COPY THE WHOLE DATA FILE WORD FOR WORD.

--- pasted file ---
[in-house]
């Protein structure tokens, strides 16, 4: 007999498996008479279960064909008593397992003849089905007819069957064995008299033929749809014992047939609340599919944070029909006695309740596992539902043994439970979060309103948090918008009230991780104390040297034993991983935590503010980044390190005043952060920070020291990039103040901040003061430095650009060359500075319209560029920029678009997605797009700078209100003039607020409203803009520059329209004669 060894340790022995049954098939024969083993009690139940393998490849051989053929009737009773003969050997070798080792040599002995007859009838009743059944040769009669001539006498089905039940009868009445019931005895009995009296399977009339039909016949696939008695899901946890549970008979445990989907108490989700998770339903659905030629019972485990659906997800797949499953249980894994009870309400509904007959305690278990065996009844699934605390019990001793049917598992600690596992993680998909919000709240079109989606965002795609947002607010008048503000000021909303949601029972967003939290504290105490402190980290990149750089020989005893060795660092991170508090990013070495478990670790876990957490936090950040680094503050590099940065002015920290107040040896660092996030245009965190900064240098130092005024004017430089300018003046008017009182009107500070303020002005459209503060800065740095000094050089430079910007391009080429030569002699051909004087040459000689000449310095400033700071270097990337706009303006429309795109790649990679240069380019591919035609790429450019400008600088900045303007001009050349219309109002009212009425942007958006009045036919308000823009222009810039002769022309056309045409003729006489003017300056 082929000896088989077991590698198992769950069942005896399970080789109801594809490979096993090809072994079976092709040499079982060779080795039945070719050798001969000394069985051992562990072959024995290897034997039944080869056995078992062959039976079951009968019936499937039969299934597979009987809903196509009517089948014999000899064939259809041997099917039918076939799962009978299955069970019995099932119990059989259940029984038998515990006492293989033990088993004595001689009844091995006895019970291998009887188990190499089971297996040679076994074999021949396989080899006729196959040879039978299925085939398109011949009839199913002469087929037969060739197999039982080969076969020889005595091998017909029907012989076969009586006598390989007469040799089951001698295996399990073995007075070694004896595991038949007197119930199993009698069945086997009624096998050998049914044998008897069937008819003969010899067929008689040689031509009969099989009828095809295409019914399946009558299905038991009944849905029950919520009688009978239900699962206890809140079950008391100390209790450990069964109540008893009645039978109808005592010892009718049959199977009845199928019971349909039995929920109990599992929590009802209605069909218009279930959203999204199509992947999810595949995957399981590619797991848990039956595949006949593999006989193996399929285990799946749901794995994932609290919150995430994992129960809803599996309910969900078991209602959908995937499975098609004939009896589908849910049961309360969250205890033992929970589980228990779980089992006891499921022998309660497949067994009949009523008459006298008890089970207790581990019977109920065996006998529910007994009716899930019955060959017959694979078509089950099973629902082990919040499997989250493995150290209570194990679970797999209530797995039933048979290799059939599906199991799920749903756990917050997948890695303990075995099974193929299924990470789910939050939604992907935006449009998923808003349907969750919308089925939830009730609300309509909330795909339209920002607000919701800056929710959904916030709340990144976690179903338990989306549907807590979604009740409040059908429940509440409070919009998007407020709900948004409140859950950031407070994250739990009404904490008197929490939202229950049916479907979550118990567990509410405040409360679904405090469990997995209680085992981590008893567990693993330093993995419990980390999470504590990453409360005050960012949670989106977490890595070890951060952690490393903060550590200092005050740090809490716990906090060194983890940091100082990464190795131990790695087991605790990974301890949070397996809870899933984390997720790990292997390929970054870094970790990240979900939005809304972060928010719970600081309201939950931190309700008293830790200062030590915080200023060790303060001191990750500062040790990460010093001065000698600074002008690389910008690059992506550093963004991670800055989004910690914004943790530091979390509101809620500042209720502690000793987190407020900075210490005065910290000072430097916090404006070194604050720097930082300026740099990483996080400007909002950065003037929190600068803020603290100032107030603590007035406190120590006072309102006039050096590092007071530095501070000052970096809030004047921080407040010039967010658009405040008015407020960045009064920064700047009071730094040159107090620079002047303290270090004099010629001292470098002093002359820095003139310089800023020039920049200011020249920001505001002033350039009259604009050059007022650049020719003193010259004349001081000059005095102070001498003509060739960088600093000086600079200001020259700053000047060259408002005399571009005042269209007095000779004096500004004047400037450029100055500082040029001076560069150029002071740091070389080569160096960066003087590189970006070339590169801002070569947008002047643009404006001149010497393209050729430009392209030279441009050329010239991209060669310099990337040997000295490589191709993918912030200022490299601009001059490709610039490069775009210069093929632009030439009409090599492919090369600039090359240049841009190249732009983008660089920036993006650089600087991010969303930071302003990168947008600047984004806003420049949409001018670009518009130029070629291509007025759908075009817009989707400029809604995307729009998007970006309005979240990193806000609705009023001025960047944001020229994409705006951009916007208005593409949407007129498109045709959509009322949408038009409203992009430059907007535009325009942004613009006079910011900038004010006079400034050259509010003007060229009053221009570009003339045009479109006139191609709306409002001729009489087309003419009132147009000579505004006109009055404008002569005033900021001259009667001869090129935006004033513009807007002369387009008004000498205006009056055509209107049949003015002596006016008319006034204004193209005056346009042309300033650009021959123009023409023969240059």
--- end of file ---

[in-house]
């Protein structure tokens, strides 16, 4: 007999498996008479279960064909008593397992003849089905007819069957064995008299033929749809014992047939609340599919944070029909006695309740596992539902043994439970979060309103948090918008009230991780104390040297034993991983935590503010980044390190005043952060920070020291990039103040901040003061430095650009060359500075319209560029920029678009997605797009700078209100003039607020409203803009520059329209004669 060894340790022995049954098939024969083993009690139940393998490849051989053929009737009773003969050997070798080792040599002995007859009838009743059944040769009669001539006498089905039940009868009445019931005895009995009296399977009339039909016949696939008695899901946890549970008979445990989907108490989700998770339903659905030629019972485990659906997800797949499953249980894994009870309400509904007959305690278990065996009844699934605390019990001793049917598992600690596992993680998909919000709240079109989606965002795609947002607010008048503000000021909303949601029972967003939290504290105490402190980290990149750089020989005893060795660092991170508090990013070495478990670790876990957490936090950040680094503050590099940065002015920290107040040896660092996030245009965190900064240098130092005024004017430089300018003046008017009182009107500070303020002005459209503060800065740095000094050089430079910007391009080429030569002699051909004087040459000689000449310095400033700071270097990337706009303006429309795109790649990679240069380019591919035609790429450019400008600088900045303007001009050349219309109002009212009425942007958006009045036919308000823009222009810039002769022309056309045409003729006489003017300056 082929000896088989077991590698198992769950069942005896399970080789109801594809490979096993090809072994079976092709040499079982060779080795039945070719050798001969000394069985051992562990072959024995290897034997039944080869056995078992062959039976079951009968019936499937039969299934597979009987809903196509009517089948014999000899064939259809041997099917039918076939799962009978299955069970019995099932119990059989259940029984038998515990006492293989033990088993004595001689009844091995006895019970291998009887188990190499089971297996040679076994074999021949396989080899006729196959040879039978299925085939398109011949009839199913002469087929037969060739197999039982080969076969020889005595091998017909029907012989076969009586006598390989007469040799089951001698295996399990073995007075070694004896595991038949007197119930199993009698069945086997009624096998050998049914044998008897069937008819003969010899067929008689040689031509009969099989009828095809295409019914399946009558299905038991009944849905029950919520009688009978239900699962206890809140079950008391100390209790450990069964109540008893009645039978109808005592010892009718049959199977009845199928019971349909039995929920109990599992929590009802209605069909218009279930959203999204199509992947999810595949995957399981590619797991848990039956595949006949593999006989193996399929285990799946749901794995994932609290919150995430994992129960809803599996309910969900078991209602959908995937499975098609004939009896589908849910049961309360969250205890033992929970589980228990779980089992006891499921022998309660497949067994009949009523008459006298008890089970207790581990019977109920065996006998529910007994009716899930019955060959017959694979078509089950099973629902082990919040499997989250493995150290209570194990679970797999209530797995039933048979290799059939599906199991799920749903756990917050997948890695303990075995099974193929299924990470789910939050939604992907935006449009998923808003349907969750919308089925939830009730609300309509909330795909339209920002607000919701800056929710959904916030709340990144976690179903338990989306549907807590979604009740409040059908429940509440409070919009998007407020709900948004409140859950950031407070994250739990009404904490008197929490939202229950049916479907979550118990567990509410405040409360679904405090469990997995209680085992981590008893567990693993330093993995419990980390999470504590990453409360005050960012949670989106977490890595070890951060952690490393903060550590200092005050740090809490716990906090060194983890940091100082990464190795131990790695087991605790990974301890949070397996809870899933984390997720790990292997390929970054870094970790990240979900939005809304972060928010719970600081309201939950931190309700008293830790200062030590915080200023060790303060001191990750500062040790990460010093001065000698600074002008690389910008690059992506550093963004991670800055989004910690914004943790530091979390509101809620500042209720502690000793987190407020900075210490005065910290000072430097916090404006070194604050720097930082300026740099990483996080400007909002950065003037929190600068803020603290100032107030603590007035406190120590006072309102006039050096590092007071530095501070000052970096809030004047921080407040010039967010658009405040008015407020960045009064920064700047009071730094040159107090620079002047303290270090004099010629001292470098002093002359820095003139310089800023020039920049200011020249920001505001002033350039009259604009050059007022650049020719003193010259004349001081000059005095102070001498003509060739960088600093000086600079200001020259700053000047060259408002005399571009005042269209007095000779004096500004004047400037450029100055500082040029001076560069150029002071740091070389080569160096960066003087590189970006070339590169801002070569947008002047643009404006001149010497393209050729430009392209030279441009050329010239991209060669310099990337040997000295490589191709993918912030200022490299601009001059490709610039490069775009210069093929632009030439009409090599492919090369600039090359240049841009190249732009983008660089920036993006650089600087991010969303930071302003990168947008600047984004806003420049949409001018670009518009130029070629291509007025759908075009817009989707400029809604995307729009998007970006309005979240990193806000609705009023001025960047944001020229994409705006951009916007208005593409949407007129498109045709959509009322949408038009409203992009430059907007535009325009942004613009006079910011900038004010006079400034050259509010003007060229009053221009570009003339045009479109006139191609709306409002001729009489087309003419009132147009000579505004006109009055404008002569005033900021001259009667001869090129935006004033513009807007002369387009008004000498205006009056055509209107049949003015002596006016008319006034204004193209005056346009042309300033650009021959123009023409023969240059």